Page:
Kids need structure.
All kids need structure. The less they seem to want it, the more they need it.
Structure is the key to running your Children’s Church (or Sunday School or Awanas or whatever) smoothly.
What I mean by that is that you need a plan. You need to have an idea of what you want to do when, so that you can manage time well and get everything done. You need to make a plan, and then follow it.
Think about how church normally runs. At my church, the order is always songs, offering, announcements, sermon, alter call. If we have baptisms or baby dedications, they are thrown into the “announcements” category. It is not always the same, but there is a plan. There is a structure.
Your Children’s Church needs that too!
I will never forget the first time I wrote on the board what we were doing for the day. I didn’t change the order we did. I didn’t add anything new. But the kids knew what was coming, so they were better prepared.
Now we just used the same structure every week, so I don’t write it down on the board, but they know what’s coming next.
1. Think about what you want to do
Think in categories. Your activities may include (but are not limited to)
- Song or worship
- Coloring sheets
- Bathroom break
In my class we do:
- Upbeat song and dance
- 2 games
- Bathroom break
- Game/craft/time filler
2. Now give everything a time value
It may not always be the same, but give it an idea. Here’s mine:
- Upbeat song and dance (10 min)
- 2 games (25 min)
- Bathroom break (15 min)
- Worship (20 min)
- Lesson (20 min)
- Game/craft/time filler (however long until parents show up)
Now, this is not the whole story. Sometimes things take longer or shorter. Sometimes you have to stop and remind the kids about what is appropriate and not. But this is the basic idea of how I structure
I also made the decision to start my class late because a lot of people at my church come consistently late. It bugs me when I have to explain something for the fourth time because are straggling. So I give them a little bit of extra free time at the beginning and save myself the annoyance.
After you decide what you want to do, decide what is feasible. For example, I just put down my desired times, and then I added five minutes to “games”, “bathroom”, and “worship” because I realized that that was more truthful.
3. Change what you don’t like
Now is your time to change things. Prefer if one part was longer? Hate that something doesn’t’ take long enough? Always finishing early or late? Adjust the schedule!
Need some help getting students to behave? Check out my posts on classroom management here and here.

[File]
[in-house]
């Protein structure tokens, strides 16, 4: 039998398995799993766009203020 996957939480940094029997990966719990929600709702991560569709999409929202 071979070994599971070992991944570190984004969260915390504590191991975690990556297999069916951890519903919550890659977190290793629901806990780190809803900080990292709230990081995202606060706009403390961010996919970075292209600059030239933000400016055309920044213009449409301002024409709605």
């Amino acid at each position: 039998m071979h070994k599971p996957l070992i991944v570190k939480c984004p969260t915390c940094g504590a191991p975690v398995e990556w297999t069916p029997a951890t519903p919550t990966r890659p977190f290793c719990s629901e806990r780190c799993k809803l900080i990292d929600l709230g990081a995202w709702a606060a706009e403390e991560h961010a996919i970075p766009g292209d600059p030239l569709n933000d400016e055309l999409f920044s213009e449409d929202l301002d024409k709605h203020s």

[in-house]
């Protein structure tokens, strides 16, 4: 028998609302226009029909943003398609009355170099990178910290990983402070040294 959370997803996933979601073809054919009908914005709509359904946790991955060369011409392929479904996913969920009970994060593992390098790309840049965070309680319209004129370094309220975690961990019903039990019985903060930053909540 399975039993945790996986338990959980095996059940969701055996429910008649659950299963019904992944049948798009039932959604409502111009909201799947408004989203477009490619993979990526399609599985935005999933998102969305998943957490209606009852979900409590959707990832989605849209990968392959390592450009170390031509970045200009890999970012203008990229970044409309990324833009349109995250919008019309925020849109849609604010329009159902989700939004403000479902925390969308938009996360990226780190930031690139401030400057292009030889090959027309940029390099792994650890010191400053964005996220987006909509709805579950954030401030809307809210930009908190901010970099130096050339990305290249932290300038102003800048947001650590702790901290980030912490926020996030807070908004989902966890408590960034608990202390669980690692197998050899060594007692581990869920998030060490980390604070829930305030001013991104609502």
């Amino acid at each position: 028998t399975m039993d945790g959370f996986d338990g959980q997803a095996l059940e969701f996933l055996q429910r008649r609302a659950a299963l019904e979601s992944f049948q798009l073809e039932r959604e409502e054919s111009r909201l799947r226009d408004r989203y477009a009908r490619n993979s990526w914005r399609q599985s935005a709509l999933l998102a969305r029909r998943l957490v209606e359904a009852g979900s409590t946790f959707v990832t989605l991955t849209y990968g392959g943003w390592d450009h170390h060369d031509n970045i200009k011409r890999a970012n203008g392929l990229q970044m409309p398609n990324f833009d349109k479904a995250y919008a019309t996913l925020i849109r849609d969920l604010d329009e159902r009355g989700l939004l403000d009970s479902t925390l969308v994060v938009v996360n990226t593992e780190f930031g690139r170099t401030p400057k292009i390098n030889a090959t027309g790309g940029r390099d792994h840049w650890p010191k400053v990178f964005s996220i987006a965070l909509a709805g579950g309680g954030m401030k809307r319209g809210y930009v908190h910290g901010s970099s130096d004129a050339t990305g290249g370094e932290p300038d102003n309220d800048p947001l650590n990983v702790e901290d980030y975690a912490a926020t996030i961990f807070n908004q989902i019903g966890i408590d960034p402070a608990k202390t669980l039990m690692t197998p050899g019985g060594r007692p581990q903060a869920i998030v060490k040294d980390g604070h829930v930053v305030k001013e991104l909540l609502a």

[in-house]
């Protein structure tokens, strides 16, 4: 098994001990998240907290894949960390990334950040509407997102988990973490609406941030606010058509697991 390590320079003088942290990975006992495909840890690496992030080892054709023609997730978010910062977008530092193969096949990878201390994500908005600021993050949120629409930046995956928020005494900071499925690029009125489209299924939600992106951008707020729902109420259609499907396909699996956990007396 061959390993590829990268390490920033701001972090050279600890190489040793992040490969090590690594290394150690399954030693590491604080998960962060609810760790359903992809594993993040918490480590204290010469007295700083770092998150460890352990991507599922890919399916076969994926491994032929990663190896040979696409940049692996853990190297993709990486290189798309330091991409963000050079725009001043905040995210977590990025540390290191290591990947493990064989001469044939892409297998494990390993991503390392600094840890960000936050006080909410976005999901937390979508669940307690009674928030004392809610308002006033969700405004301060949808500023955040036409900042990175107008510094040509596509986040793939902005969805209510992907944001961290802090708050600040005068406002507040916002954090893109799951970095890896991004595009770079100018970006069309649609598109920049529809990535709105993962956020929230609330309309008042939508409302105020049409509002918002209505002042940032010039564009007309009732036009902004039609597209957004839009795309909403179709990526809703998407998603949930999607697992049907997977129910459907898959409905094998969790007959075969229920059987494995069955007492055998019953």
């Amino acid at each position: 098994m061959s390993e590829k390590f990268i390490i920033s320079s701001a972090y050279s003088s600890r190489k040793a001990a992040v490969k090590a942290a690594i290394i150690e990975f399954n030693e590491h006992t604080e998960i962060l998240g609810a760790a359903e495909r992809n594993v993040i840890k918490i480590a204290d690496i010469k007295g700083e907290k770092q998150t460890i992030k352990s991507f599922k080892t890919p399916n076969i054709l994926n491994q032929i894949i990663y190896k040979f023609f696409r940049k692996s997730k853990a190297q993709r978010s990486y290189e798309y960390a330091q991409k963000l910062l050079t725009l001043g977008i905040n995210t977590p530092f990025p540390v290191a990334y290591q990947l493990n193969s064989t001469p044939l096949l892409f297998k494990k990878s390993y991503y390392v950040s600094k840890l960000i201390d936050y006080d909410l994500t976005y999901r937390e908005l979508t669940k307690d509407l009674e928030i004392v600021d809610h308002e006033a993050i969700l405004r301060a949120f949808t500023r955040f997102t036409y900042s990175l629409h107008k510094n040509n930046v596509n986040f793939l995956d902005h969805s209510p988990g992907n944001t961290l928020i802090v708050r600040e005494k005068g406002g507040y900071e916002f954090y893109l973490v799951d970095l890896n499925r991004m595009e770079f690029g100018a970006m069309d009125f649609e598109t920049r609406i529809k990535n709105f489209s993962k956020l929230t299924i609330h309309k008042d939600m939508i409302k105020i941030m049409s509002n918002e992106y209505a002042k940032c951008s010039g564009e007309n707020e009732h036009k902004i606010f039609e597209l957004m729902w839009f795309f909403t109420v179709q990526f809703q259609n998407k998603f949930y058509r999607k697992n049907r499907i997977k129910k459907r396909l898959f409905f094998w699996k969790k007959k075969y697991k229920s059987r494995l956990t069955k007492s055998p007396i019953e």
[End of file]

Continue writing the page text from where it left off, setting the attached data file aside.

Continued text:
Also: The Beginner’s Guide to Teaching Children’s Church
4. Keep track
Over the next few weeks, keep track of the time. Then write down how long you actually spend in every category. You may need to adjust it. You may also have to adjust it depending on the week. Remember, this is a guideline, not a hard and fast rule. It’s not the end of the world if something is faster or shorter. Just remember, if you add five minutes to something, you also need to take it away somewhere else.
5. Set up the room to reflect the structure
Do you need separate places for different segments? If you are dancing, you will need a dancing place. For the lesson, do you want chairs? Do you want the kids to sit on the floor? If you do crafts, you will need tables for them.
These are just some things to think about. At the moment, I have chairs in the middle of the room with at least 6-8 feet from the chairs to the walls. This structure works for us, because we have de-emphasized crafts, and there is plenty of room around the chairs to play games. And if the game requires more space, we either push the chairs out of the way or we go outside.
In the past I have had three different “sections”. I had an empty space for dancing and games, two tables with chairs for crafts, and a cozy corner with a lot of pillows for the lesson time.
You may not always do the same thing, and you may not always need the same set up. But room set up is key to your structure.
6. Have a backup plan in place
This is to cover anything that goes wrong. If church suddenly runs half an hour longer than usual, what will you do? If your lesson is significantly shorter than anticipated, what do you do? If the person in charge of games doesn’t show up, what do you do? If you are supposed to go outside and it is raining, what do you do?
I suggest keeping a few extra activities handy. Good ideas include:
- Dance videos like these
- Games that require little set up
- Veggie tales movies
- Books you can read
- Coloring sheets
Having just a few ideas, even if they are not prepared, will help you in a pinch. Part of your structure is your back up plan.
Back up plans make us flexible.
So those are my steps to structuring Children’s Church (or Sunday School, or Awanas, or whatever). Having a structure or schedule in place will help the kids, but will also take a lot of the pressure off of you! If you know that you only need to come up with 20 minutes’ worth of lesson because your craft will take just as long, then you will be less stressed! And don’t forget your back up plan to really help you be less stressed!
Still not sure about your Christmas Program? Check out this post to help you decide what to do!
How do you structure your Children’s Church? Are there any points that I missed? Let me know in the comments! (Bonus: Put a picture of your Children’s Church or Sunday School room in the comments and let us know how it effects your class.)